Filed under Television commentary

MacBOOM! MacBANG! Guess who’s back.

I’ll keep this short, but oh so sweet.

They’re bringing back MacGyver!

The show, a delicious piece of iconic escapist claptrap that snagged the imagination of a generation too high most of the time to debate story structure or ask any rational questions, featured Angus McGyver, a secret and very resourceful operative from the Phoenix Foundation who was always jumping over hedges and dangling from helicopters, and who could escape from any dangerous situation, any at all – just give him a roll of duct tape, a set of salad servers, and something long and very thin – ran for seven fabulous seasons on ABC in the late-eighties-early-nineties and made a star of Richard Dean Anderson.

Then, apart from two TV movies, including one where MacGyver found the lost treasure of Atlantis (some might say,But of course he did, you ass – he’s MacGyver!”), it was cancelled, to live on only in parody and in an endless roster of comedy shows, including The Simpsons and, most recently, MacGruber, an extremely unfunny and labored skit on Saturday Night Live.

It was this, the SNL thing, that became the final straw, I suspect. Hollywood loves taking your money way more than it loves entertaining you with movies. And the recurring  MacGyver references in popular culture must have proved to someone somewhere that the American public still has an appetite for crap that makes no sense. So New Line thought, “To hell with this! Enough with comedians mocking our hero and devaluing a potential cash cow, let’s revive this brothersucking franchise right away and make some serious dough, guys.” 

As a result, MacGyver will live again, this time as a full length feature film. If you don’t believe me, go check with someone reliable.

My memories of the show are hazy, I admit. Maybe it’s not as good as I remember it. As with Love Boat and Fantasy Island and Falcon Crest and Dynasty and The Munsters and Jonny Quest (which is also being filmed right now, as is Tintin), these programs hold up far better in the memory, where they’re packaged in a wrapping of fondness and stored in a quiet attic beyond the reach of ruinous modern-day scrutiny, alongside episodes of Get SmartRowan and Martin, the bear that kept falling over on The Andy Williams ShowDoctor Who in black and white, and Bewitched with a Darren you recognize, than they do in real life. 

MacGyver, though, was a great idea that still has legs and could be a hit. First, it had the best TV theme tune EVER…  

…and also, despite coming under investigation by the IPIAF, the International Pretending Isn’t Acting Federation, the ludicrous characters and situations were often very engaging.

A recent special episode of Mythbusters kinda gave MacGyver even further credibility. The two host weirdos proved that some of his scientific jiggerpokery actually would work in reality. I mean, how cool is that? The MacGyver writers did research. That makes me so happy.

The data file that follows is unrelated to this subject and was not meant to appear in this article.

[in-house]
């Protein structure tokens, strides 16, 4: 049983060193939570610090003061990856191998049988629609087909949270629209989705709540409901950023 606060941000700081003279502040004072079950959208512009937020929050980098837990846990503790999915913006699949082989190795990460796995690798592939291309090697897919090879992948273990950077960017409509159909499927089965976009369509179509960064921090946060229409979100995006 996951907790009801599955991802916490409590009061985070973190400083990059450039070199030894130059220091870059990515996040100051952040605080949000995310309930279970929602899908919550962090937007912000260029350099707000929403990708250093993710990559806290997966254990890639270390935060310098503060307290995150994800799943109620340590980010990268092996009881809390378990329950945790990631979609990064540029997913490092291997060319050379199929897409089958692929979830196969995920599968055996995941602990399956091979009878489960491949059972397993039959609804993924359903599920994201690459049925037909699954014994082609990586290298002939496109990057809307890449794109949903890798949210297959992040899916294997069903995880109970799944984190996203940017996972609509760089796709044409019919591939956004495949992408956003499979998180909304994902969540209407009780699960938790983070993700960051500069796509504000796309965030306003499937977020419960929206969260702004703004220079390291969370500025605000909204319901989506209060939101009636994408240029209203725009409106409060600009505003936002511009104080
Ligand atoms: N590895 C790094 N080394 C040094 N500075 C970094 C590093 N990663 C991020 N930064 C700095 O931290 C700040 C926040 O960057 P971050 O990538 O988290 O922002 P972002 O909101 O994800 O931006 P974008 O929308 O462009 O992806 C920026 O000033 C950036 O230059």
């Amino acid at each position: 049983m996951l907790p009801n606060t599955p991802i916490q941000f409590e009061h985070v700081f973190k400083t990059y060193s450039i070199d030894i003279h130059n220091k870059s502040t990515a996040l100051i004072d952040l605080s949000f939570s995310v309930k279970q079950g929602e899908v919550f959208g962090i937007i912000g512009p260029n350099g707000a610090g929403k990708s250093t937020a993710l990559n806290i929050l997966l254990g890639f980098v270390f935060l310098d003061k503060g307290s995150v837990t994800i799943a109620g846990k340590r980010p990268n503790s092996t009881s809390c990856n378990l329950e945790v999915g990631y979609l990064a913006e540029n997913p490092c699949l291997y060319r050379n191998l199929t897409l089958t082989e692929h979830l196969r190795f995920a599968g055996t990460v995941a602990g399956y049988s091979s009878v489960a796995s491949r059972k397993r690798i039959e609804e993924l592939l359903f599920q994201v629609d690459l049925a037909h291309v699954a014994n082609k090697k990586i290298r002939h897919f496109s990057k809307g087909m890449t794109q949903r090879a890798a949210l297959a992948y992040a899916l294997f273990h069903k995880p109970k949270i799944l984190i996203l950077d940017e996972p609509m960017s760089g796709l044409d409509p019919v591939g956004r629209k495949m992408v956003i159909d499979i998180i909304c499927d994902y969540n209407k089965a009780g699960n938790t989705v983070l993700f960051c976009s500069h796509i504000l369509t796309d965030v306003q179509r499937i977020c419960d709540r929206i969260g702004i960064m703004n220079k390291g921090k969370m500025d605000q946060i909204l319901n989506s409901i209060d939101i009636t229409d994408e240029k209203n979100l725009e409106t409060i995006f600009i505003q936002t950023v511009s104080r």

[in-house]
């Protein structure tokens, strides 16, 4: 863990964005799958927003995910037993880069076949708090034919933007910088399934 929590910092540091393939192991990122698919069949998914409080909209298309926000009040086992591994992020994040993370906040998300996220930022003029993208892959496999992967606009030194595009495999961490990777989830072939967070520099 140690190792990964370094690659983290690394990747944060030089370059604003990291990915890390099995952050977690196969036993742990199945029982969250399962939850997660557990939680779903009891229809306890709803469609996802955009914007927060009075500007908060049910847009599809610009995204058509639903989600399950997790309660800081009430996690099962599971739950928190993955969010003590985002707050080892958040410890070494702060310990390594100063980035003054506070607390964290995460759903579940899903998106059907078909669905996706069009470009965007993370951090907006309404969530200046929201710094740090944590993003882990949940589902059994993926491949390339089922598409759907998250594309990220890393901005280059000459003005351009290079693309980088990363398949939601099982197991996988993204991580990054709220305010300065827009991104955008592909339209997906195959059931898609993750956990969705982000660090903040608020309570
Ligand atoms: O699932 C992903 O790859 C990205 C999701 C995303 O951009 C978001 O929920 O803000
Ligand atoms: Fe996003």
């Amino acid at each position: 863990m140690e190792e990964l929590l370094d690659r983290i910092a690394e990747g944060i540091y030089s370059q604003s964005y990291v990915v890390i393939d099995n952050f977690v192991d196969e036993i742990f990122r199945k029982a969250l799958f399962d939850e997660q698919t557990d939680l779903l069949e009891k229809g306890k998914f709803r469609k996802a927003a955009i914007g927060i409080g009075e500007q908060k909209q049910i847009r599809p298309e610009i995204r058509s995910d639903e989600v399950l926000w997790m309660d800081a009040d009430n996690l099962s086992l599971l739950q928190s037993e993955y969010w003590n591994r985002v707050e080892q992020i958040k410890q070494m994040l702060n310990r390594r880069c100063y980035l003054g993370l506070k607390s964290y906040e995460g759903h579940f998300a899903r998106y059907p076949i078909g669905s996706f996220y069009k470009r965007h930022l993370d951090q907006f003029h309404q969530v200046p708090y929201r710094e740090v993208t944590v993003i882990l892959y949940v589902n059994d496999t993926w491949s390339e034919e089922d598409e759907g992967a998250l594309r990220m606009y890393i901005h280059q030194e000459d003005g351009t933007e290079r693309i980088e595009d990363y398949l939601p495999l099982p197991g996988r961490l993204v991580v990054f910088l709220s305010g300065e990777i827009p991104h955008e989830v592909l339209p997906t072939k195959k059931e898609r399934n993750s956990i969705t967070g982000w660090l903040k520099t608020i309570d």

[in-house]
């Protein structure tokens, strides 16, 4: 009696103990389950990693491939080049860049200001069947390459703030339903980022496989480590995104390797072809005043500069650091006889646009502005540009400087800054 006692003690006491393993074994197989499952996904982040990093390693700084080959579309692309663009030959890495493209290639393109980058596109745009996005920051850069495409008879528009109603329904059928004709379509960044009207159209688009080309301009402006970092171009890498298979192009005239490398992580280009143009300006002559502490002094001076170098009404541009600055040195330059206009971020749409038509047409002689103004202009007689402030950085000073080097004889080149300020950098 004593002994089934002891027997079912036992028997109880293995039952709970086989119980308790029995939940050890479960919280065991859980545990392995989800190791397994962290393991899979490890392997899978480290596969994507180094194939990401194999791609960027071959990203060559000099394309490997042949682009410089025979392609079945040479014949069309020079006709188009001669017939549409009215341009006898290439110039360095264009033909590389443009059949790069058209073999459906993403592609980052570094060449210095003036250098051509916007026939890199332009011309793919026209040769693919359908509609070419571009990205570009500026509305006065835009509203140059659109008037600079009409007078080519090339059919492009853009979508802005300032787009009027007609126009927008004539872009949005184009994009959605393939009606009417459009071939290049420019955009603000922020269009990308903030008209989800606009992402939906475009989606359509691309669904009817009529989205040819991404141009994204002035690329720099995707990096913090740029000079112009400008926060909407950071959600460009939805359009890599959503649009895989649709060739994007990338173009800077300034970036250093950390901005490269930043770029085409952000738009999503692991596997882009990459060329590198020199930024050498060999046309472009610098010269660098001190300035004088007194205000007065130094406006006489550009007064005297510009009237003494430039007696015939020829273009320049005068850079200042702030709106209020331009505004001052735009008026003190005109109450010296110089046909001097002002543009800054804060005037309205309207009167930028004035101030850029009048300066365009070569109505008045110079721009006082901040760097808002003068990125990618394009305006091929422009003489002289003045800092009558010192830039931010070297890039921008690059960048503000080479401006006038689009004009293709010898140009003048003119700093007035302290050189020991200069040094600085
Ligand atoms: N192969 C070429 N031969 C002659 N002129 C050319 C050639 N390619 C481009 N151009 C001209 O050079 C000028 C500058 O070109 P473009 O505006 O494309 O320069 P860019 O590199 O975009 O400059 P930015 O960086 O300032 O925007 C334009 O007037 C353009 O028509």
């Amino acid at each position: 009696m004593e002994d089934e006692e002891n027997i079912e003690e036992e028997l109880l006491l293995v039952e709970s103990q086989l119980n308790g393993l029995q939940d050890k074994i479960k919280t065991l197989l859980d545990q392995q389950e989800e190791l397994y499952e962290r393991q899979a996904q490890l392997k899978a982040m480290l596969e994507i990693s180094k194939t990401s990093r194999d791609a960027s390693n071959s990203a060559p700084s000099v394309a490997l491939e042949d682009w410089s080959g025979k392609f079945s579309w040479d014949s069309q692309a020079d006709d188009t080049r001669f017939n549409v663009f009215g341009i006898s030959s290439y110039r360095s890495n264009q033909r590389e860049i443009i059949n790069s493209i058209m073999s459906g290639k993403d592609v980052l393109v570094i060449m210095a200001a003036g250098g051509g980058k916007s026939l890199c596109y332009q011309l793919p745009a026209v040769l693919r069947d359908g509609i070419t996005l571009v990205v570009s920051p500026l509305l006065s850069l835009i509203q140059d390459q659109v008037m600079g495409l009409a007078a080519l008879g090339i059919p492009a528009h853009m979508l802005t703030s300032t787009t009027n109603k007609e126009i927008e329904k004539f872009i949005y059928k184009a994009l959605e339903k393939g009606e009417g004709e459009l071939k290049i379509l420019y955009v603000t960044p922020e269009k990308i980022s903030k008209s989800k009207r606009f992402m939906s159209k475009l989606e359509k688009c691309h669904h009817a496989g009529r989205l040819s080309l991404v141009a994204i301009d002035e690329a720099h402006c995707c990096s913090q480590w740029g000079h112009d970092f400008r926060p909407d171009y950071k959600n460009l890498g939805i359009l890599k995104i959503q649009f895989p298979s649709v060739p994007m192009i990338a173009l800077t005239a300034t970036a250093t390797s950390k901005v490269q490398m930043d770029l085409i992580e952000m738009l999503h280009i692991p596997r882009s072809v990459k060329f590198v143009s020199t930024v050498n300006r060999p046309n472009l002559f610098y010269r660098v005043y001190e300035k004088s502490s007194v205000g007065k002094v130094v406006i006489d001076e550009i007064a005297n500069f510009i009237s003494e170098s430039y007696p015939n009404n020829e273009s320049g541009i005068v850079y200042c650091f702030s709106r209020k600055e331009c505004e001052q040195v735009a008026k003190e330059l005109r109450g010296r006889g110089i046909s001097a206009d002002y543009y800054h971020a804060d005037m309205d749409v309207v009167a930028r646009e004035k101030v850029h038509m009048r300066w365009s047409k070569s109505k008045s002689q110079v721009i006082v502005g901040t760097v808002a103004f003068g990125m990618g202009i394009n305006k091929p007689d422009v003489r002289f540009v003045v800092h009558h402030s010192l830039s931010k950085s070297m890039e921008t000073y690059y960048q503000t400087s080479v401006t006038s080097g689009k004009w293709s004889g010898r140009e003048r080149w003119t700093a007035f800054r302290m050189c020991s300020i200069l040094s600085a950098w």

The only drawback, as far as I can see, to New Line’s plan is the long record of miserable and ghastly-to-horrendous failures when it comes to reviving TV shows as movies. Some have worked: Mission Impossible, South Park, Brady Bunch, X-Files, Star Trek, Batman, even The Addams Family, for example.

But let’s not forget Mod Squad, Bewitched (Nora Ephron and I had dealings with the same agent years ago. “She just doesn’t get it,” he wailed, holding his head at the forthcoming disaster. “It’s awful.”), Thunderbirds (horrrrible! What moron agreed to one frame of this travesty being shot?), The AvengersDukes of Hazzard, Inspector Gadget, Lost in Space, and Scooby Doo

And they’re not done yet. 24‘s going to be a movie soon. As is The A-Team. Which is like MacGyver, only he has a team! And then there’s Dallas. That’s been in the works for ages, with John Travolta as JR, though it never quite showed its face, and Baywatch too, which nobody at all is waiting for, except maybe teenage boys either too small to reach the top shelf or too young to buy anything on it.  The only one they haven’t attempted and failed at yet is The Man from UNCLE. Oh, and The Mary Tyler Moore Show, which, given the death (actual or imminent) of its cast, is thankfully right off the table. 

So I’m happy today. I think we should welcome the news of MacGyver‘s resurrection with flung hats and open arms.

I won’t go see it, mind. I say I will, but when it finally arrives I’ll probably back out. Same with Transformers 2. I got so badly burnt the first time around that I’m not wasting another second on that overblown, pretentious bilge. All the same, let’s be positive. Let’s encourage New Line to do a good job, lead them into believing there’s a market for a new MacGyver, wait ’til the film’s release in 2011, but then stay away in droves, just to show them who’s boss and who pays their wages.


The idea of remaking MacGyver gets five magic carpets out of five.

TV Swami – he say YES.

Leave a comment

Filed under Television commentary